On Sundays I have digital detox, and it feels so refreshing. As it is great to be back online on Mondays 🙂 I wanted to test this habit for a long time, and at last in March I said to myself that I will run it as experiment: I will keep my Sundays free of all internet. My first Sunday was a day without social media, but then it turned into a day totally offline (with two exceptions: I answer the messenger, and take pics for IG stories which for me is a ritual of appreciating the surroundings. As long as I am not tempted to check the feed). From March into April, and now into May – I am very content with my experiment and I want to keep this habit now.
I have discovered two things so far. First, I come to notice how much information noise is created in me by internet. No wonder I am not good at listening to my voice – when I have all those other voices in my head! Staying a day offline makes me feel more centered and relaxed. Second, I discover other activities that I like but often forget when the smartphone is so near. Surfing and being on social media is such an easy choice, and unfortunately it can outcrowd other choices. When internet is not an option I discover that there are so many other things to do: that coloring book I bought last year, completing exercises in “Artist’s Way” by J. Cameron, sorting out my papers, fixing my nails… Or just reading a newspaper with a coffee cup feels like such a simple luxury, or getting lost in a book. I am not a newspaper reader, but yesterday I found out that I enjoy it too, when I am lucky to find an interesting article. The book I got lost in yesterday is “Signature of All Things” by E. Gilbert, which is so exciting to me right now that I jump forward to see what happens 🙂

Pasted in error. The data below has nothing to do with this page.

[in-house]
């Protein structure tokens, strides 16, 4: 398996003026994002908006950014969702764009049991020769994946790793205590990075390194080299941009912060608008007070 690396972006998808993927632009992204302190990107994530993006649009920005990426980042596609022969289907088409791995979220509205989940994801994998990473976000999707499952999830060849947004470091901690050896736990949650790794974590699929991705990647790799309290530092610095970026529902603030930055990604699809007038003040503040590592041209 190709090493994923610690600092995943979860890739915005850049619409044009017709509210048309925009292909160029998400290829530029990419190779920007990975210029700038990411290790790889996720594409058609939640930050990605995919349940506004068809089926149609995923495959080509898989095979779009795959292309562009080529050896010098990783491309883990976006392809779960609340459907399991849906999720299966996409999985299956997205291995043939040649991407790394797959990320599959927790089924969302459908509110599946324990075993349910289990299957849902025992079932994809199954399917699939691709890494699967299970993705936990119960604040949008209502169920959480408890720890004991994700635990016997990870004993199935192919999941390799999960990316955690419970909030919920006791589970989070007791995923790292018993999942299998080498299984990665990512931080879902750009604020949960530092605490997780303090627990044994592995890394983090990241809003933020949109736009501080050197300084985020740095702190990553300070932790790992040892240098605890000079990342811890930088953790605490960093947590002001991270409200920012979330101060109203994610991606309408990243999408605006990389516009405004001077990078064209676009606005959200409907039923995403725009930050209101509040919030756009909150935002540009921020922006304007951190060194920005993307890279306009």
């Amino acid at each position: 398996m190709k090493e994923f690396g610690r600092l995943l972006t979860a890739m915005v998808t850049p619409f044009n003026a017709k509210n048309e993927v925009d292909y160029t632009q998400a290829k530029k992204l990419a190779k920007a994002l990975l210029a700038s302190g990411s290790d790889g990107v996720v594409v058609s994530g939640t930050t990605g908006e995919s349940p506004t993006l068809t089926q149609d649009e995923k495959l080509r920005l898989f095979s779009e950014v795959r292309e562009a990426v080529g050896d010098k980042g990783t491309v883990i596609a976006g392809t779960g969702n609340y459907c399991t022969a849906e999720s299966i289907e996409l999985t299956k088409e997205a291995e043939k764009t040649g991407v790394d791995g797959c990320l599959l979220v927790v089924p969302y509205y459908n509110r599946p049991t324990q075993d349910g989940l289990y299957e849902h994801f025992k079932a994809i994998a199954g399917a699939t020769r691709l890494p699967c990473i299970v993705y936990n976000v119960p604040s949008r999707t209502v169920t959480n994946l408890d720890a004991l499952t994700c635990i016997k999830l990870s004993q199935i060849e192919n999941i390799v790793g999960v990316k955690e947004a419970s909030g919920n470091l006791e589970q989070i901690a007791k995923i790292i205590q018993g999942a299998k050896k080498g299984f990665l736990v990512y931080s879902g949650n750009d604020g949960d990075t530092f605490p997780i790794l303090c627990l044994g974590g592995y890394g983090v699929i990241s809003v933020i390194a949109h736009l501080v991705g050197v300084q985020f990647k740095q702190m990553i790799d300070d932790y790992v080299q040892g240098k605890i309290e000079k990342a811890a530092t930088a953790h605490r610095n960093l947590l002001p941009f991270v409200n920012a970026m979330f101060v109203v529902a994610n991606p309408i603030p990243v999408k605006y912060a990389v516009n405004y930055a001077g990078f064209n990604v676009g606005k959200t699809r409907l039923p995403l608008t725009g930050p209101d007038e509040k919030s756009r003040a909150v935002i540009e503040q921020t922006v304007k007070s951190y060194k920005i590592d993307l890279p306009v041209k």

This spring I felt a strong desire for some kind of detox and cleaning. After spending some weeks in Barcelona in February where I got full on impressions, restaurant food and wine, it felt like the right time for lent after carnival. I wished for simple homemade food, more vegetables, no meat, no or little alcohol and some kind of decluttering. I can say I managed to stick to that resolution without being very strict. I have had a glass of wine on week-ends, and when the meat was served I ate it without pulling a face. Still it was mostly fish and vegetables during these two months, which prompted my interest for more recipes because I discovered my fantasy on vegetables was limited)) I would still go on with little or no meat, but I don’t make into a statement and I would definitely not call me a vegetarian (I don’t want to peel off those pepperoni from my pizza when it is suddenly pizza time:)). For me it is normal to crave more light and plant-based food towards summer, but in autumn I want more fat and warm dishes, so you never know.